Jon, thank you! I agree, the X-700 hits a sweet spot of just enough automation to be useful but not so much as to be limiting creativity. And it’s exposure meter is so good, I have much more trouble getting slides exposed the way I want with the computerized matrix meters of the newer cameras…
Well to hit the right exposure even the professionals use bracketing right ?
Like I said the Dynax (but also the Canon and Nikon) cameras from the first
autofocus generation are much underrated – so you can get this exciting piece
of technic for lell then you pay for old mechanical cameras !
The clever metering of the Dynax 9xi most of the time gave me a perfect picture
with the first exposure while I was still able to choose 1/3 steps bracketing from
3 to 5 when I had “other ideas” which would be the right one – also fill in flash
was a dream to use !
I’m fond of a number of Minolta lenses, notably the 55/1.8 for portraits on cropped digital cameras, and the 35-70/3.5 and 50-135 zooms. Now I think I may have to look out for that 45/2 as well. It’d be an interesting lens to contrast with the Pentax 43/1.9 which is sharp as a razor but cam have (unusually for Pentax) rather hard-edged bokeh. I like what your pictures suggeat ia the Minolta 45’s ‘gentleness’.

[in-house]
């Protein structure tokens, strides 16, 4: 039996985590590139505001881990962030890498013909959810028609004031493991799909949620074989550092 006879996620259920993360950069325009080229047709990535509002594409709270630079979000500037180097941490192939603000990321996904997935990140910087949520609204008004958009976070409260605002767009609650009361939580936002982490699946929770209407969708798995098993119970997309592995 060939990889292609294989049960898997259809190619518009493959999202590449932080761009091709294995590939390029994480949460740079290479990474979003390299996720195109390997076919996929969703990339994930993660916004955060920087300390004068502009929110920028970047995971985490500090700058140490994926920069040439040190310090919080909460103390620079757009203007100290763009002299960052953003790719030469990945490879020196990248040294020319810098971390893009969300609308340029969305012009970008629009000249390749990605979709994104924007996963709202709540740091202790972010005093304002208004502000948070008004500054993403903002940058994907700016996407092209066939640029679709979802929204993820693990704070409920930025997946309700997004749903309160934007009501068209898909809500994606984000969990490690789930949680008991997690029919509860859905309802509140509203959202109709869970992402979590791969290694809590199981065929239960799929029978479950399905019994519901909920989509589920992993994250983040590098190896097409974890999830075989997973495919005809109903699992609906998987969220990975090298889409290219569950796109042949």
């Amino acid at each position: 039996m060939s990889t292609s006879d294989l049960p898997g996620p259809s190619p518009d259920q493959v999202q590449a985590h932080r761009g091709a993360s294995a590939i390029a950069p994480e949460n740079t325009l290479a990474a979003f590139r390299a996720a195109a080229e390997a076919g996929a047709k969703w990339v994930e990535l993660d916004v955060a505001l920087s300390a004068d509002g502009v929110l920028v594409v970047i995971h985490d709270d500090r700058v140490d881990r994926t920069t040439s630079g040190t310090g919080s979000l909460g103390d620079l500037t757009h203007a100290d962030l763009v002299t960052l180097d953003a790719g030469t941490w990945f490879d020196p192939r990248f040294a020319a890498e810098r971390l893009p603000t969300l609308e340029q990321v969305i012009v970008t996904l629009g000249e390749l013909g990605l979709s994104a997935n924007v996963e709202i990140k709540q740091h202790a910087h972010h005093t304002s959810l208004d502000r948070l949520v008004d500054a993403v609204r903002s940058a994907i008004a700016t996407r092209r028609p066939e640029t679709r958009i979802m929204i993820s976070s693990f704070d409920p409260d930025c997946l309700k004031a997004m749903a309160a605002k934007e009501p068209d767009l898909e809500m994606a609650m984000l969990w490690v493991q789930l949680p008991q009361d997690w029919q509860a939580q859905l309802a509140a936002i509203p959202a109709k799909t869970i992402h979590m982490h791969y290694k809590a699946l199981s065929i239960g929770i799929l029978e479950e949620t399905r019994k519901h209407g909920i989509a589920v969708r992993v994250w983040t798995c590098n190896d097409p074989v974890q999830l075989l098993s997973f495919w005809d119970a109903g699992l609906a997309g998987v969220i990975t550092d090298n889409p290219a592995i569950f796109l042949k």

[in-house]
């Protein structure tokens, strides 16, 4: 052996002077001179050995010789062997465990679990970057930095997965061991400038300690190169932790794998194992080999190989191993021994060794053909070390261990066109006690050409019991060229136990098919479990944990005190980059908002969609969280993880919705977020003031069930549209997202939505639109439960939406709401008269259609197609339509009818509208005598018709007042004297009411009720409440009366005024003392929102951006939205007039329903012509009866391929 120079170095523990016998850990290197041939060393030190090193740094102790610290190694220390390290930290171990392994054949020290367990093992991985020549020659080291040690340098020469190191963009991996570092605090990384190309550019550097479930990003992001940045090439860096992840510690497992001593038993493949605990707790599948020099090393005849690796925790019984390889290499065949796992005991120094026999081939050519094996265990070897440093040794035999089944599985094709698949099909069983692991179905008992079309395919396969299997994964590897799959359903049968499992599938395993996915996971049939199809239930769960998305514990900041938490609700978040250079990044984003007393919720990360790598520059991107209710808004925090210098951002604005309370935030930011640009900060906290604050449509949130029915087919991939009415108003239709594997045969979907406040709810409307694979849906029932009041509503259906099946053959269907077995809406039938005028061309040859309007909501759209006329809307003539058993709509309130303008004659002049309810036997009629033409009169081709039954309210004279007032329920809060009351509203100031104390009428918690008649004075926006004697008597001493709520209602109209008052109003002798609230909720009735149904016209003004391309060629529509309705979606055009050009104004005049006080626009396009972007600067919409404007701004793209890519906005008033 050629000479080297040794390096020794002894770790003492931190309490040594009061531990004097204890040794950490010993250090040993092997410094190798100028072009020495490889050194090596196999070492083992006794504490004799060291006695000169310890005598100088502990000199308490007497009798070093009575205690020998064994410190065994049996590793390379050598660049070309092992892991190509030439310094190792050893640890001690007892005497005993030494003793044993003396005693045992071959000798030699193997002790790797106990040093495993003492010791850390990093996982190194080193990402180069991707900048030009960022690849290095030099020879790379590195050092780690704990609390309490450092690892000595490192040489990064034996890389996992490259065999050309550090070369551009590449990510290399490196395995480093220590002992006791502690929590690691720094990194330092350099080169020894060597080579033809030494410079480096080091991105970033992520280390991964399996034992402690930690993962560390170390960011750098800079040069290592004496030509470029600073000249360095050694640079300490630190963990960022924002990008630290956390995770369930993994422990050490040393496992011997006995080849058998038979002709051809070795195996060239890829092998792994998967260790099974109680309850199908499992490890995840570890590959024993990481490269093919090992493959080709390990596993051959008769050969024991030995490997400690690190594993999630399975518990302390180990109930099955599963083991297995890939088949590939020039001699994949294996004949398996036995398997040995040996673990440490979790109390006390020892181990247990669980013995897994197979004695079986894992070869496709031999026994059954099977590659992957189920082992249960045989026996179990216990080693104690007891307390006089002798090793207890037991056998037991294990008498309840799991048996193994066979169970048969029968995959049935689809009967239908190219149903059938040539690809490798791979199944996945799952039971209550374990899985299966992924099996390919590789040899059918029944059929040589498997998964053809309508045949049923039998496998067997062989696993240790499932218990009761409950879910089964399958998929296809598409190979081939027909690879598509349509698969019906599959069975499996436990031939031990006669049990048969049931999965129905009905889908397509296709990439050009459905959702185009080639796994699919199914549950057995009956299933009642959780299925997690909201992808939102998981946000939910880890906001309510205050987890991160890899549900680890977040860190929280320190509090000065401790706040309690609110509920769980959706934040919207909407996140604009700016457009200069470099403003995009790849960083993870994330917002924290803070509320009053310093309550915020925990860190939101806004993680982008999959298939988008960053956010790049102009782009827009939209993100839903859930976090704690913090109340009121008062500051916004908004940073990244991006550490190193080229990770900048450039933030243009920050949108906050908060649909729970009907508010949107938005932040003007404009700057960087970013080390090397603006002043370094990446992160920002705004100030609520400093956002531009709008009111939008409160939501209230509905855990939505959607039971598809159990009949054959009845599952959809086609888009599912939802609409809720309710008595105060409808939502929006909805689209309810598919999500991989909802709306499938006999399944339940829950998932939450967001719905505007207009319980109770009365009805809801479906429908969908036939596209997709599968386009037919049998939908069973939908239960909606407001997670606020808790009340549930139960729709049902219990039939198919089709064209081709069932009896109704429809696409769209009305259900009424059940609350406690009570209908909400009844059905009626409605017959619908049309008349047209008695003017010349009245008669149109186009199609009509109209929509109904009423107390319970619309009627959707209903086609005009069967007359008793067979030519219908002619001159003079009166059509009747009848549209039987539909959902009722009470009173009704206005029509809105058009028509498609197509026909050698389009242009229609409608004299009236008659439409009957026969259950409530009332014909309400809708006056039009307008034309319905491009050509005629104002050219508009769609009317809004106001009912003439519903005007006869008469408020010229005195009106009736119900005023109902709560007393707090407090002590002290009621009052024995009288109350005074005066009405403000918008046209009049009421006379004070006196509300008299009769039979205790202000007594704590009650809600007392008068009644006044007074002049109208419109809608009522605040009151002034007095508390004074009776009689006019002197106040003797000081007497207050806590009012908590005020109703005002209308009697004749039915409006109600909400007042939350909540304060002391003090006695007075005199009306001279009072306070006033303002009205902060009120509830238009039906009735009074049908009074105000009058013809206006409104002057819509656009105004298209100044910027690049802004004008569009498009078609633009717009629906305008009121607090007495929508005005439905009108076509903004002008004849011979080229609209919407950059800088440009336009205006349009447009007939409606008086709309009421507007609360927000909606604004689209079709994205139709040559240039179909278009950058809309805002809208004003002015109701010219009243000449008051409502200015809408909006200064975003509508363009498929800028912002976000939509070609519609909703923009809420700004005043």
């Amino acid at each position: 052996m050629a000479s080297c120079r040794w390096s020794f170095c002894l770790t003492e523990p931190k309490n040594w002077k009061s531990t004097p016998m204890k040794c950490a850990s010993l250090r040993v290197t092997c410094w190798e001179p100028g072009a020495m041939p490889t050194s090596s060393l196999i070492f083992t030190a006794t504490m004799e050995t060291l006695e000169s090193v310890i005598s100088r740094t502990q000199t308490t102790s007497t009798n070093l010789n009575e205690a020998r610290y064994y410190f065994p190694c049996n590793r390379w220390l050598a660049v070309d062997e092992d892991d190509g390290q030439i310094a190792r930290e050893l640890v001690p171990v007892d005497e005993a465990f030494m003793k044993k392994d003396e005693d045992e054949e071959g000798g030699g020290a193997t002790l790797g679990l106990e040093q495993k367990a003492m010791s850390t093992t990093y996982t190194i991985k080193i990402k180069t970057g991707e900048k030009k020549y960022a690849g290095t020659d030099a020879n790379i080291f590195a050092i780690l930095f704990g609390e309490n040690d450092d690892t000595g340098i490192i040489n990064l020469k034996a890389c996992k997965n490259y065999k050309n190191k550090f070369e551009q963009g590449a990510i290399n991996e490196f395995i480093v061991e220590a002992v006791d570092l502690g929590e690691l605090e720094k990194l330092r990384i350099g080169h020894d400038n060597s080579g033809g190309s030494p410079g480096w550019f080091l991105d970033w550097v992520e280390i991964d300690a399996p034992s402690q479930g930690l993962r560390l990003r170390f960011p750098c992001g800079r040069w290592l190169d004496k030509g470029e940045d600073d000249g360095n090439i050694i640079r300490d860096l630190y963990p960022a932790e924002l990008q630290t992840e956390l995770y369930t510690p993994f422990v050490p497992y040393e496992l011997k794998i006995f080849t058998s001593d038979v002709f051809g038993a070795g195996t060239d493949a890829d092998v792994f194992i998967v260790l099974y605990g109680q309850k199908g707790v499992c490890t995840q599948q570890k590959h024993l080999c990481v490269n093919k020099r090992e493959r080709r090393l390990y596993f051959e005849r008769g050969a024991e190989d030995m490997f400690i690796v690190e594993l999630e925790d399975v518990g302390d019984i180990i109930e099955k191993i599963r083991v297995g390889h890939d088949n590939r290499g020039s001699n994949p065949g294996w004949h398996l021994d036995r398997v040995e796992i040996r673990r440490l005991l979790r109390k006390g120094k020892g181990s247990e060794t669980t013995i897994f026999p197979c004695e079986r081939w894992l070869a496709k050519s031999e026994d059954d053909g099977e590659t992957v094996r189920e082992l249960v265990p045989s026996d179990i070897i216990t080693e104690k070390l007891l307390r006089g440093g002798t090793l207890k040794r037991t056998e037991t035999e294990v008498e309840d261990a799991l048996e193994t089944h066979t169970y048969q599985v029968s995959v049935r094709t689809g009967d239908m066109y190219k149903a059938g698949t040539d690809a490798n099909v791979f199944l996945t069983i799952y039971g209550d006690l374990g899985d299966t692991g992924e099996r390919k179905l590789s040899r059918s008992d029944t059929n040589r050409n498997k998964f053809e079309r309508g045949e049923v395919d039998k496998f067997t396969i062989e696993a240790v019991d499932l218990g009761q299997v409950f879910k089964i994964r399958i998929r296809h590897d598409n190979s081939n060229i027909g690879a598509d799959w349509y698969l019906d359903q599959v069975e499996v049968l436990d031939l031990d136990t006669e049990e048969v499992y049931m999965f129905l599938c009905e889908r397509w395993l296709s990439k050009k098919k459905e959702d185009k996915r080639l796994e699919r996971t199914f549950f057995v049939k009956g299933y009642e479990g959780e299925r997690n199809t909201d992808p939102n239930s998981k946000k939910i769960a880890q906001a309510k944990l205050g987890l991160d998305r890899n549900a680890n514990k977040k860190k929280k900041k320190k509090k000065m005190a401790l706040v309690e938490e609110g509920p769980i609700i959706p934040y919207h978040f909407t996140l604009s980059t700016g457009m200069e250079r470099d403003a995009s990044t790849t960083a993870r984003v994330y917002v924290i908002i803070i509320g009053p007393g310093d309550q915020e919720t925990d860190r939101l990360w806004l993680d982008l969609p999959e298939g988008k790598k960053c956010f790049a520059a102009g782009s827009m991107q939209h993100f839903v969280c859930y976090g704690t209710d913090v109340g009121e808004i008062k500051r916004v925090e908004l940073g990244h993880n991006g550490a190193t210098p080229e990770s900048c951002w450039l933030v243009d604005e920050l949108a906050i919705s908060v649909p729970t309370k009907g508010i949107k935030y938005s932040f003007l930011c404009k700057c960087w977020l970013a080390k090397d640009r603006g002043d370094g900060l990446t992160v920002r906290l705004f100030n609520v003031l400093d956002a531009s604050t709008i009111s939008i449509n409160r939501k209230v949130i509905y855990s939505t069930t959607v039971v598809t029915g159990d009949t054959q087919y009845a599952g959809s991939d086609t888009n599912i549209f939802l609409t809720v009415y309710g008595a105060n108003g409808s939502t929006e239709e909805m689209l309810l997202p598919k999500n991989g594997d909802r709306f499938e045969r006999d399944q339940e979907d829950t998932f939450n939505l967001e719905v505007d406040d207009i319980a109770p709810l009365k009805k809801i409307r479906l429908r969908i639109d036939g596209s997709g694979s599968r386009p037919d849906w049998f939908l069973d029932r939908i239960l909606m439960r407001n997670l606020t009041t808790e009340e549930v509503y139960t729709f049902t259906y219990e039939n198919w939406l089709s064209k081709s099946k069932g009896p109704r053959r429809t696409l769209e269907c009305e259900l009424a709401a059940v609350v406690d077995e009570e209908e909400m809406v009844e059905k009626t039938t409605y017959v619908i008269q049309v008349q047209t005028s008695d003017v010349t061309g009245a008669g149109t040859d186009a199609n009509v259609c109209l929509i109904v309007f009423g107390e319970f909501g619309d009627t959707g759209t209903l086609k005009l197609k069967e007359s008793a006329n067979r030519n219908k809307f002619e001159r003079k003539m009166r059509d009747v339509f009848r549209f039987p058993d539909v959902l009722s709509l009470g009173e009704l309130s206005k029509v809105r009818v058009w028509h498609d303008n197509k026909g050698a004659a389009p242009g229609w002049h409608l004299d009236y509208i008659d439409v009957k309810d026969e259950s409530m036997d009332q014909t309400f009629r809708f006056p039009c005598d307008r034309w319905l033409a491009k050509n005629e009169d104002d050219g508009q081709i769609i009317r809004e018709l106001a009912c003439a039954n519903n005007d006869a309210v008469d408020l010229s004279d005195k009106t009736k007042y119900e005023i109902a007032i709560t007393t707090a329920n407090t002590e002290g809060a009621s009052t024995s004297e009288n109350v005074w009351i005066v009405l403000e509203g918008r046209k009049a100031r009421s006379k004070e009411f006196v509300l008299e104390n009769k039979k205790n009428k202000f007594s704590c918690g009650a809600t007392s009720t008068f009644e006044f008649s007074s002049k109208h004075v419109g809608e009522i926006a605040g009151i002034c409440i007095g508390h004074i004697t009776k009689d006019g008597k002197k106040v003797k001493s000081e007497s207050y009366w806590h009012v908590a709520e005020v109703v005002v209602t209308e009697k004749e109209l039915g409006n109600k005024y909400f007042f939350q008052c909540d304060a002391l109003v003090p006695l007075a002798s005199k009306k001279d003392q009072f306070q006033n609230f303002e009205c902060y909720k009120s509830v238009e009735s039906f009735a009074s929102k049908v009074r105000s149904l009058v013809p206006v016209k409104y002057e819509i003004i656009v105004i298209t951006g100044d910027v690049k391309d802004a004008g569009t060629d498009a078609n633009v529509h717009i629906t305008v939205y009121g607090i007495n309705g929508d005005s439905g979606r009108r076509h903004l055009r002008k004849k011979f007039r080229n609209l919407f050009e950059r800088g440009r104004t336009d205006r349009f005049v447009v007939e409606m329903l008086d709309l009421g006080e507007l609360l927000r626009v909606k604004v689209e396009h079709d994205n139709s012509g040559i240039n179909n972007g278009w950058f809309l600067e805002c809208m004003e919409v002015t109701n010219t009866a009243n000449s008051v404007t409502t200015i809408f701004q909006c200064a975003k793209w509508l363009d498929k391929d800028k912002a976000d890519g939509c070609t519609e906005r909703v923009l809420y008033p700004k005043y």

That bowl of cloudberries is a gorgeoua picture – and it’s making me hungry!
Beautiful images! I wanted to ask how were these scanned? By yourself or at a lab?
The first and third were done by a small lab in Washington, DC when I lived there. The other two I did on an Epson V600 on EpsonScan in “Professional” mode.
woah, your minolta gave you lots of trouble before deciding to work for you! haha! I own one too, the same set as yours! really love the photos you took here! i had problems with my minolta too, where high shutter speeds kinda blacked out a portion of some photos. don’t really plan to get that fixed though
Thank you! And well, no need to act as long as it works for you. I tend to not use cameras that don’t work perfectly, since I’ve accumulated so many thay do, and don’t want to bother.